Ain’t this bizarre... many large international banks, like Crédit Agricole, Commerzbank and UBS are announcing important losses for the last quarter of 2012. Monte dei Paschi, one of the largest Italian banks, is just about to default, and SNS Reaal, from Holland, has been nationalised precipitously. And we thought the crisis was over... truly amazing !
And each time, the bankers talk about « exceptional situations », hinting that it’s only an unforeseen accident. Looking more closely at it, one can see that it’s not the case, generally.
First, the consequences of the 2008 crisis are far from having disappeared, contrary to what the bankers are saying. SNS Reaal is failing because of the real estate crisis. Not because of the US subprimes, no, but because of Holland’s real estate market : prices are quite high and households are quite endebted. But the bubble hasn’t bursted yet; what will happen when it does ?
Monte dei Paschi is failing because of the CDSs. We thought that bankers had learned their lesson... well, I guess not. For that matter it can be noted that when banks are on the brink of failing, they then reveal their exposure to derivatives, as a way of saying « Bail me out or I may cause everything to blow up ». Dexia did just that recently. We know that all the banks are exposed to derivatives, some of them potentially explosive in nature but, for the moment, they’re managing... Don’t you find this reassuring ?
Crédit Agricole is paying back its bad investments in Greece (Emporiki Bank) and seems close to being done, but all the banks that have branches in battered countries are exposed to significant losses.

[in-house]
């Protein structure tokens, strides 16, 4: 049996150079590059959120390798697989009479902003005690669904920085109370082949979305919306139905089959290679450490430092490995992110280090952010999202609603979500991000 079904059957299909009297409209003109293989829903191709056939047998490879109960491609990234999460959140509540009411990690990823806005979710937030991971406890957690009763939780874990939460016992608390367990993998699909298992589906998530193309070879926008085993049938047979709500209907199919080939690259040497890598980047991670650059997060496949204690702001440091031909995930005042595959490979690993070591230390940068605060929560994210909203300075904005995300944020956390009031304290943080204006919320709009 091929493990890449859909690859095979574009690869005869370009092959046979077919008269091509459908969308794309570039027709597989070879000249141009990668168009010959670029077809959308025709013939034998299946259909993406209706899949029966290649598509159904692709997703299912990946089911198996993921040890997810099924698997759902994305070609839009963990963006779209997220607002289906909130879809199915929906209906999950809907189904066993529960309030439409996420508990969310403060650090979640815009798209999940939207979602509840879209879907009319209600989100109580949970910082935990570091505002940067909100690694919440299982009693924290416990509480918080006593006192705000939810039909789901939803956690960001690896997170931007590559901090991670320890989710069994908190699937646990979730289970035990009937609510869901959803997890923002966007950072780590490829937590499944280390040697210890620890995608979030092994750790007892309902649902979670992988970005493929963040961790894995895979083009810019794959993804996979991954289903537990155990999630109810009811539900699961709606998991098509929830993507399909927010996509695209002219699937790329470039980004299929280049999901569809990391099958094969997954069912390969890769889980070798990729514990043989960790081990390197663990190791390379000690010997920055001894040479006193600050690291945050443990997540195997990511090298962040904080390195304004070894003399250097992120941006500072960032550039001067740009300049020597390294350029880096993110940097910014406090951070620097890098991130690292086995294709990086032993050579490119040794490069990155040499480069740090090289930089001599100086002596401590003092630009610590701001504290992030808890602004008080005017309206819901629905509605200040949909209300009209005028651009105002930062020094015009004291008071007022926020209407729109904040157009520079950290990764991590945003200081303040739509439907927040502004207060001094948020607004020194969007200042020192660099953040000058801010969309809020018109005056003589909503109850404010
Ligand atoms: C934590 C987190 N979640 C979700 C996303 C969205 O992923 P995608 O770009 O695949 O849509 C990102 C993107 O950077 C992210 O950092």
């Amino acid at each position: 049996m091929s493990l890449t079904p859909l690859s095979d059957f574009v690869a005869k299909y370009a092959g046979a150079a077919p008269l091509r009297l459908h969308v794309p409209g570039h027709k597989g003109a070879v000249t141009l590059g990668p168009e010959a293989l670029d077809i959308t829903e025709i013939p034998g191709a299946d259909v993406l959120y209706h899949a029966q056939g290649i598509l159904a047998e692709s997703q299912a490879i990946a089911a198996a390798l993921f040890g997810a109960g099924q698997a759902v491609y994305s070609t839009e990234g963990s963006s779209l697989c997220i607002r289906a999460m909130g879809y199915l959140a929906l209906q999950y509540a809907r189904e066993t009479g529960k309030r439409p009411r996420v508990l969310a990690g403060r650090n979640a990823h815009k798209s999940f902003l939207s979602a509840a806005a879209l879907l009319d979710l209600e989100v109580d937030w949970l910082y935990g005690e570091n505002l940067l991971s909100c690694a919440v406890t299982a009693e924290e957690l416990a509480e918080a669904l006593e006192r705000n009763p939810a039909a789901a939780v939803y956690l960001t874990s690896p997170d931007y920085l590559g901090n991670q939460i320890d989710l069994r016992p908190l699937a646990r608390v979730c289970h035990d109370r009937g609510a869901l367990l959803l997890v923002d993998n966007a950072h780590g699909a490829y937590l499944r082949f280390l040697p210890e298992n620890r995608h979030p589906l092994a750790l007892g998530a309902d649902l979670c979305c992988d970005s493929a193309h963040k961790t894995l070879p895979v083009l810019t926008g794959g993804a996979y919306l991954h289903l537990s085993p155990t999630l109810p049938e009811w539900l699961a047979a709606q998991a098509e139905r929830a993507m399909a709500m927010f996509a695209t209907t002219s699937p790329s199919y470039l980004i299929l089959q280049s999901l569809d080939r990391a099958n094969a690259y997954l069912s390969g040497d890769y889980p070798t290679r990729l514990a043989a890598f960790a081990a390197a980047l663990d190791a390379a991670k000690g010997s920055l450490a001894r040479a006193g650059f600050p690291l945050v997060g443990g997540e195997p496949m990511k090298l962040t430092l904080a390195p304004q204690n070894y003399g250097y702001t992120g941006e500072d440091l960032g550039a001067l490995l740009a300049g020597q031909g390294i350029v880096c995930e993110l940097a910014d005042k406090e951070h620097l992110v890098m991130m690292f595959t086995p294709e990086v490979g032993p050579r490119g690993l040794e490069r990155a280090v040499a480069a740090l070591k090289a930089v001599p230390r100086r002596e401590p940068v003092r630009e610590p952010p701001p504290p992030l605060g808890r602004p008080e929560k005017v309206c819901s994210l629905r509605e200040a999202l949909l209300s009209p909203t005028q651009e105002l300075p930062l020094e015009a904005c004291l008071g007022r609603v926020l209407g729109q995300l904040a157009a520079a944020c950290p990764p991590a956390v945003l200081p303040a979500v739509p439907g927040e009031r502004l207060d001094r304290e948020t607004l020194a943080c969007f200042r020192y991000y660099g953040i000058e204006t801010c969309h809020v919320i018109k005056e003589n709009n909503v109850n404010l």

More wrongdoing is coming out : Barclays is suspected of having loaned many billions of dollars to Qatar’s sovereign fund so that it could have cash, to prevent back then from being partially nationalised, like many other British banks...
No, the 2008 crisis is far from having been resolved, and more risks are showing up.
There’s the Libor scandal, that has already resulted in large fines (11 billion euros for the five large British banks), and it’s not over, many cases still pending in court. As for Euribor, Société Générale has just been accused in Italy. We haven’t heard the last of the manipulation of reference rates.
In England, another scandal is hitting the banks : Barclays, HSBC, Lloyds and RBS are being accused of having sold derivatives to small businesses, which is against regulations. According to some experts, the fines could reach between 1.5 and 10 billion sterling pounds. This will be in addition to the 12 billion pounds already slated to relieve the households that were victims of forced selling of Personal Payment Insurance (PPI), a form of borrower insurance.
Other things are coming out, some a bit darker, like the one about Spain’s governing party and its head Mariano Rajoy having received illegal paybacks from banks during the real estate bubble. The same kind of accusation is coming out in Portugal with BPN bank.
Real estate, malinvestments, derivatives, all kinds of manipulation... the risks are still here. But what’s worse is that the banks have not become more virtuous after the crisis of 2008. There is a « moral » component at work here : Banks and their bankers have not paid the price of the 2008 crisis... so why then would they change their way of doing ?
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